Traveling can be fun!

I know I’ve been incommunicado lately, but I want to assure you that I’ve been taking notes and have at least a handful of blog stories for you. Hopefully you’ll find them entertaining. If not, at least find them distracting.

I’ll start at the beginning. In late August I flew home to WI for a family function. Traveling is rarely smooth for me, and I always seem to come out with at least one good story.

I’ll start with a funny observation: I was at the airport here in Cleveland, waiting in the seating area to board my plane. Behind me, across the concourse, is a Cinnabon. I can overhear from where I’m sitting the Cinnabon worker saying loudly (because we all know that foreigners understand better when you speak to them loudly) “You talk good English,” to some young man who looked European. He just kind of shook his head and walked away. Yeah, I think he probably speaks better English than that woman at the Cinnabon. But hey, nice of her to be friendly and encouraging to foreign travelers.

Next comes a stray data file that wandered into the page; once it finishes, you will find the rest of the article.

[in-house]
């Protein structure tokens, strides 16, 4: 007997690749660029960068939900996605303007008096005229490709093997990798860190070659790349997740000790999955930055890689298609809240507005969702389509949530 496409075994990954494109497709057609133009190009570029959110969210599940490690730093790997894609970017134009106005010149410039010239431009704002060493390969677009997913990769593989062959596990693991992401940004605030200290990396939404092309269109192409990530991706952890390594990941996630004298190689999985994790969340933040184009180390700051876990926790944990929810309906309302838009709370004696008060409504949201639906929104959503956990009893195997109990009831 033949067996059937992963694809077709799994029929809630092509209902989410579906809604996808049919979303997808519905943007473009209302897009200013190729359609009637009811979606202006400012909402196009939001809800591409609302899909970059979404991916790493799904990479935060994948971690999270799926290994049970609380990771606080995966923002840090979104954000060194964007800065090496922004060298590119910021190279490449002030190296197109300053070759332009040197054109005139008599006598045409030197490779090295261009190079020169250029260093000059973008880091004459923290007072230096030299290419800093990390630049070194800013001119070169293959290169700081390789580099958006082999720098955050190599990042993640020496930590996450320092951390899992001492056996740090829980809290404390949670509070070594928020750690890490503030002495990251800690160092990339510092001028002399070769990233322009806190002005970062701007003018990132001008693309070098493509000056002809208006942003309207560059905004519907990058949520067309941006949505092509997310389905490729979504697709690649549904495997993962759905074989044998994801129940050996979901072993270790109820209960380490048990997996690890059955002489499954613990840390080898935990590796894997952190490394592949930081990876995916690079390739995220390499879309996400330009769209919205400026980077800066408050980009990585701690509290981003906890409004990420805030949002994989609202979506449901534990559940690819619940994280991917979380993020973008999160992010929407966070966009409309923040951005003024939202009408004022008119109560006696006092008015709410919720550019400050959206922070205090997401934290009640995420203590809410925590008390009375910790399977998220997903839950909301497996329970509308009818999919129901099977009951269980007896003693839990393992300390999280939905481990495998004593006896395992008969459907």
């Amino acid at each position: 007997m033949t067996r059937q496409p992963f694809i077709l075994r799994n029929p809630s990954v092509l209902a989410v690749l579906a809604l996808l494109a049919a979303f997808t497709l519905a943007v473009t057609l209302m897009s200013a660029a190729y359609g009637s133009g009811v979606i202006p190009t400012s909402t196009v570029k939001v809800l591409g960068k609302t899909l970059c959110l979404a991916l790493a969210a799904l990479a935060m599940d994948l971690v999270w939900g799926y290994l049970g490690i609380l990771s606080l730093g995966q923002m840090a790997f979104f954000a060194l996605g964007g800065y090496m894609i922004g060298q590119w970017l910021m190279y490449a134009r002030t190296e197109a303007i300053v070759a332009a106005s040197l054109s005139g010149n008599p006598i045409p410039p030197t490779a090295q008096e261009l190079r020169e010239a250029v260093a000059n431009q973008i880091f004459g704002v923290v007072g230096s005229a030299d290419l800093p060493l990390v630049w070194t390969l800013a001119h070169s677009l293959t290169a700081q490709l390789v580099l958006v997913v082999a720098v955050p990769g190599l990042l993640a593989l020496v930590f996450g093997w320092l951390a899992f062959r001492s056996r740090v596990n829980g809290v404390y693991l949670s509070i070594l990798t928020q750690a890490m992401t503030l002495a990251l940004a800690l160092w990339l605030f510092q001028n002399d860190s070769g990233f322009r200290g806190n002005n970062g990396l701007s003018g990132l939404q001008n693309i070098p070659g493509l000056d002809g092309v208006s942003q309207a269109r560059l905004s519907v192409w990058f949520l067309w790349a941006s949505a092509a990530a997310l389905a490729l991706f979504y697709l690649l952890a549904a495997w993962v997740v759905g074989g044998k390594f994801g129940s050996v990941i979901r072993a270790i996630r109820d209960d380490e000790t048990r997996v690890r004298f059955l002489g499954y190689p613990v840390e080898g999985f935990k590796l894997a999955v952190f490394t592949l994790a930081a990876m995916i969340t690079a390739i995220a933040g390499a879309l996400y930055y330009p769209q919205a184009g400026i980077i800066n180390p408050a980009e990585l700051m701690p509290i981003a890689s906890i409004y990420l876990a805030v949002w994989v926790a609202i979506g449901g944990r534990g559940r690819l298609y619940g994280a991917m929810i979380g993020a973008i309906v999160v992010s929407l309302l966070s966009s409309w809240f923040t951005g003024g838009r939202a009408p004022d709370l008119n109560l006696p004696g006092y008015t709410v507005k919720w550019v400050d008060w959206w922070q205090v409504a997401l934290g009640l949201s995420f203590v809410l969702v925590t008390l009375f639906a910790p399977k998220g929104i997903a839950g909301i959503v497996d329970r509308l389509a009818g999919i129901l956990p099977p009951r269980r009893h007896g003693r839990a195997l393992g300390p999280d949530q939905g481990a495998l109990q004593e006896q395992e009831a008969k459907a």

Now keep in mind that I come from a small town in WI. As you can imagine, there’s only a small airport to service the area. We’re actually quite proud if it – it’s up to FOUR gates now. I know you’re jealous. Anyway, this airport has three names, any of which can show up on airport departure screens. One of those names is for the even smaller town that the airport is technically located in, Mosinee (pronounced “moe-sin-ee”).